In step 115, the controller 14 generates a primary target signal for each feature in response to the object detection signals and predicted future path signal and predicted future path confidence level. Any target selection method known in the art may be performed in response to the object detection signals and the selected or resultant path. The target selection is based on selection rules that may be specific for each feature, and selects the target that is or are the most of concern and of interest to that feature. One such selection rule, for example may be for a feature to select its primary target for which it deems to be of highest threat, which may be the closest in-path target. Each feature may require its own independent definitions and prioritizations of its primary list of targets, which will be used to perform the target selection for that feature.

In step 116, the controller 14 generates multiple safety system signals in response to the object detection signals, the occupant classification signals, the resultant path, and the confidence level associated with that resultant path. The safety system signals may include not only countermeasures related signals, as stated above, but may also include signals related to other sensing system controls.

In step 118, the controller 14 may perform countermeasures in response to the safety system signals. The controller 14 may perform a countermeasure operation, a windshield clearing operation, a throttle and brake operation for the adaptive cruise control feature, or any of the other above-mentioned or known in the art sensing system operation in response to the safety system signals.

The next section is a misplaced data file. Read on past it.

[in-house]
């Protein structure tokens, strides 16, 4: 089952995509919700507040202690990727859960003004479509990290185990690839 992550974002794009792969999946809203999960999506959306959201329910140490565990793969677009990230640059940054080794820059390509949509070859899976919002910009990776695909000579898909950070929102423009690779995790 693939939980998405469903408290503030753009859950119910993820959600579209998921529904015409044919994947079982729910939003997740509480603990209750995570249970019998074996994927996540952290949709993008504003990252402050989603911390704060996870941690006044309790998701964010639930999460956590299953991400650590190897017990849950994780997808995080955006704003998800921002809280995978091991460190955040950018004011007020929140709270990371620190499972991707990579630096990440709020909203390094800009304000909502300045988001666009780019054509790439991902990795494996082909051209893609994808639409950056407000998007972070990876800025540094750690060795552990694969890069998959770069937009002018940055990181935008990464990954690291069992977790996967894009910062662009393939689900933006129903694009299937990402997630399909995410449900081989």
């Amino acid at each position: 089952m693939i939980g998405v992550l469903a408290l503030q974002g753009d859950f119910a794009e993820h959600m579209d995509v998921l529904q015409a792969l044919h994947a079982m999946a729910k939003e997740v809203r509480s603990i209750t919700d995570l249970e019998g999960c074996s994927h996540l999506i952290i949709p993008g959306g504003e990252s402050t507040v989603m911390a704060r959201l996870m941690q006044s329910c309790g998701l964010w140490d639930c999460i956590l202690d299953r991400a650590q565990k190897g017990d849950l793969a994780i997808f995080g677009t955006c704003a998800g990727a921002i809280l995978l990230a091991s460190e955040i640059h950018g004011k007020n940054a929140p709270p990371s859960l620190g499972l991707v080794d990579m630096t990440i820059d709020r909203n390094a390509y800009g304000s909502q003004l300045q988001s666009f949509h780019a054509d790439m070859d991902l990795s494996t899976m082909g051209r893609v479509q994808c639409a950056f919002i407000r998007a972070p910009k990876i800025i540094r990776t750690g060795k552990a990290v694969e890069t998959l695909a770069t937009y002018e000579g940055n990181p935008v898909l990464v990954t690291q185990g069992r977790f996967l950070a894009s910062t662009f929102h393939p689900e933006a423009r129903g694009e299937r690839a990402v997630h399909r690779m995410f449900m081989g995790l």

The above-described steps are meant to be illustrative examples; the steps may be performed sequentially, synchronously, simultaneously, or in a different order depending upon the application.

The present invention provides a method of determining a driver intended path and performing countermeasures in response to that determination. The present invention generates multiple future path estimations in response to multiple vehicle sensors and in response thereto determines a resultant predicted future path and a confidence level in the accuracy of that prediction, which allows for improved accuracy in performing countermeasures.

While the invention has been described in connection with one or more embodiments, it is to be understood that the specific mechanisms and techniques which have been described are merely illustrative of the principles of the invention, numerous modifications may be made to the methods and apparatus described without departing from the spirit and scope of the invention as defined by the appended claims.

Referenced by
Citing PatentFiling datePublication dateApplicantTitle
US7791527 *Jun 1, 2005Sep 7, 2010Robert Bosch GmbhMethod and device for object detection in the case of a vehicle
US8594919 *Apr 13, 2007Nov 26, 2013Alpine Electronics, Inc.On-vehicle road configuration identifying device
US20070265777 *Apr 13, 2007Nov 15, 2007Kohsuke MunakataOn-Vehicle Road Configuration Identifying Device
US20120323478 *Dec 22, 2010Dec 20, 2012Autoliv Development AbObject Collision Warning System and Method for a Motor Vehicle
EP2524847A1 *May 20, 2011Nov 21, 2012Autoliv Development AbVehicle control arrangement
EP2602160A1 *Nov 16, 2012Jun 12, 2013Audi AgMethod for braking a motor vehicle and motor vehicle
Classifications
U.S. Classification701/301, 701/96, 701/469
International ClassificationG06F7/00
Cooperative ClassificationB60W30/095, B60W2550/402, B60W40/076, B60W40/072, B60W30/09, B60W30/085
European ClassificationB60W30/085, B60W30/09, B60W30/095
Legal Events
DateCodeEventDescription
Apr 24, 2012FPAYFee payment
Year of fee payment: 4
Nov 9, 2004ASAssignment
Owner name: FORD GLOBAL TECHNOLOGIES, LLC, MICHIGAN
Free format text: ASSIGNMENT OF ASSIGNORS INTEREST;ASSIGNOR:FORD MOTOR COMPANY;REEL/FRAME:015345/0436
Effective date: 20041103
Oct 18, 2004ASAssignment
Owner name: FORD MOTOR COMPANY, MICHIGAN
Free format text: ASSIGNMENT OF ASSIGNORS INTEREST;ASSIGNORS:YOPP, WILFORD TRENT;KING, ANTHONY G.;LI, YUSHENG;AND OTHERS;REEL/FRAME:015366/0905;SIGNING DATES FROM 20041013 TO 20041014